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2 Kings 20:1-19
In those days was Hezekiah sick unto death.
The blessing of sickness
A Christian man of intense business enterprise and activity was laid aside by sickness. He who never would intermit his labours was compelled to a dead halt. His restless limbs were stretched motionless on the bed. He was so weak that he could scarcely lift his hand. Speaking to a friend of the contrast between his condition now and when he had been driving his immense business he said, “Now I am growing. I have been running my soul thin by my activity. Now I am growing in the knowledge of myself and of some things which most intimately concern me.” Blessed, then, is sickness, or sorrow, or any experience that compels us to stop, that takes the work out of our hands for a little season, that empties our hearts of their thousand cares, and turns them toward God to be taught of Him. Death:--The account leads us to consider death in three aspects.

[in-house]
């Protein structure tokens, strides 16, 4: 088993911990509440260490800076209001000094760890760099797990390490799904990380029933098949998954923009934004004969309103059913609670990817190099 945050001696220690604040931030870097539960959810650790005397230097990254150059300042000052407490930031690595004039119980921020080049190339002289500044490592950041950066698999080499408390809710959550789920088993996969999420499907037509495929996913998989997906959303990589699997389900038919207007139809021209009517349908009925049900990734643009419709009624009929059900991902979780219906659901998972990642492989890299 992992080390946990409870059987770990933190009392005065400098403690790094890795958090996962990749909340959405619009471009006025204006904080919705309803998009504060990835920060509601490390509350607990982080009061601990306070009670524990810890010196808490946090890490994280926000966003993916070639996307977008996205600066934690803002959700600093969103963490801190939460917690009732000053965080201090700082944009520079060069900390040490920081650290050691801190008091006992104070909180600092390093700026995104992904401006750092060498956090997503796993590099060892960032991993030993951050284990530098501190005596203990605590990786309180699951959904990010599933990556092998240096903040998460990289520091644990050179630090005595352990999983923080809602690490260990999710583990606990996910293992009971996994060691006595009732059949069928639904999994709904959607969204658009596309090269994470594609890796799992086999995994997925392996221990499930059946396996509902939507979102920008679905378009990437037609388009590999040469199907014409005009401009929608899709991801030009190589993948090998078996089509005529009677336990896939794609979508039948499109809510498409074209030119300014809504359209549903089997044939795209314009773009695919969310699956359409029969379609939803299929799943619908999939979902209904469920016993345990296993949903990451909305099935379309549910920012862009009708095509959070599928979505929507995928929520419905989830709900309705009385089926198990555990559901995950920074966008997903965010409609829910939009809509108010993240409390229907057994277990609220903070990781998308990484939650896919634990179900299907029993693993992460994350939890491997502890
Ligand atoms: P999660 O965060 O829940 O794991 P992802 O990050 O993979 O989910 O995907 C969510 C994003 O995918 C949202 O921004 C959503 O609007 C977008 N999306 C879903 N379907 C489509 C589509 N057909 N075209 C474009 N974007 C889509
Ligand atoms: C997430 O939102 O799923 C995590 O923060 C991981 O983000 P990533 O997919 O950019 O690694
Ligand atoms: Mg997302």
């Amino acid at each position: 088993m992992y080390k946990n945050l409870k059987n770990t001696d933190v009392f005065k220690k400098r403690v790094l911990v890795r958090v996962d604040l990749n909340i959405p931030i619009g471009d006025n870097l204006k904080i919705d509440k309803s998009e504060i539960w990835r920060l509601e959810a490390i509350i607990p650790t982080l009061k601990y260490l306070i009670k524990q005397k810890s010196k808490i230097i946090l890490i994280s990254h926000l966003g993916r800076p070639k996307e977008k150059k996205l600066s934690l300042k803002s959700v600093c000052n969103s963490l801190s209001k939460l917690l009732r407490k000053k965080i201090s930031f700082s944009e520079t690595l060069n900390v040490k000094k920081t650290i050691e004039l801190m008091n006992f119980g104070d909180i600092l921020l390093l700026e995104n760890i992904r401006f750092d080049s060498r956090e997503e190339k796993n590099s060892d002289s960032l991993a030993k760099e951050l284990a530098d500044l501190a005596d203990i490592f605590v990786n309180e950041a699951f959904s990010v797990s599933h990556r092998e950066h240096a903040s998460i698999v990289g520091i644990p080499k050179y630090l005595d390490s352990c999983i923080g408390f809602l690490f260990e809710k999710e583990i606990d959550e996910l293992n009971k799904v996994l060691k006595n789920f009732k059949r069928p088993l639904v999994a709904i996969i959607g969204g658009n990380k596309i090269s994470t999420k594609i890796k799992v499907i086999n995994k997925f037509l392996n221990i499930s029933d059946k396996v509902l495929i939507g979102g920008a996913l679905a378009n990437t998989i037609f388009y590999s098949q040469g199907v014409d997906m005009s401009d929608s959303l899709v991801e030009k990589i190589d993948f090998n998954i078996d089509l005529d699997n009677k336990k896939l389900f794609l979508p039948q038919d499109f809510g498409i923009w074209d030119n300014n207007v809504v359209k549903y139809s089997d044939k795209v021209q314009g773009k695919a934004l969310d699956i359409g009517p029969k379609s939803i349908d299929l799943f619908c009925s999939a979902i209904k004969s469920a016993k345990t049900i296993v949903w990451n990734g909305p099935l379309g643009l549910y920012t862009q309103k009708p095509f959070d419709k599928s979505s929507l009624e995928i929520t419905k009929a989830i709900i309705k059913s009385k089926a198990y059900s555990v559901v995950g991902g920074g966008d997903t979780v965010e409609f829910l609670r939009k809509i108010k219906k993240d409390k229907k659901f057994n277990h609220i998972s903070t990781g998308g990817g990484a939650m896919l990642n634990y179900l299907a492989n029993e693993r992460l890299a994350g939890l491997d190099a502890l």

I. As consciously approaching. Mark here three things--
1. When he became conscious of its approach.
2. How he become conscious of its approach. It needs no Isaiah, or any other prophet, to deliver this message to man. It comes to him from all history, from every graveyard, from every funeral procession, as well as from the inexorable law of decay working ever in his constitution.
(1) Men have much to do in this life. The “house” is out of order.
(2) Unless the work is done here it will not be done yonder.
3. How he felt in the consciousness of its approach.
(1) He seems to have been overwhelmingly distressed. “He wept sore.”
(2) He cried earnestly to heaven. In his prayer we note the cry of nature. All men, even those who are atheistic in theory, are urged by the law of their spiritual nature to cry to heaven in great and conscious danger. In his prayer, we also note the breath of self-righteousness.
II. As temporarily arrested. Five things are to be observed here--
1. The primary Author of its arrest.
2. The secondary means of its arrest.
3. The extraordinary sign of its arrest.
4. The exact extension of its arrest.
5. The mental inefficiency of its arrest.
What spiritual good did these additional fifteen years accomplish for the king? They might have done much, they ought to have done much.
III. As ultimately triumphant. “And Hezekiah slept with his fathers.” The end of the fifteen years came, and he meets with the common destiny of all. The unconquered conqueror is not to be defrauded of his prey, however long delayed. (David Thomas, D. D.)
Hezekiah’s prayer answered
The prayer of Hezekiah thus signally answered gives us instruction upon several points, of which this is--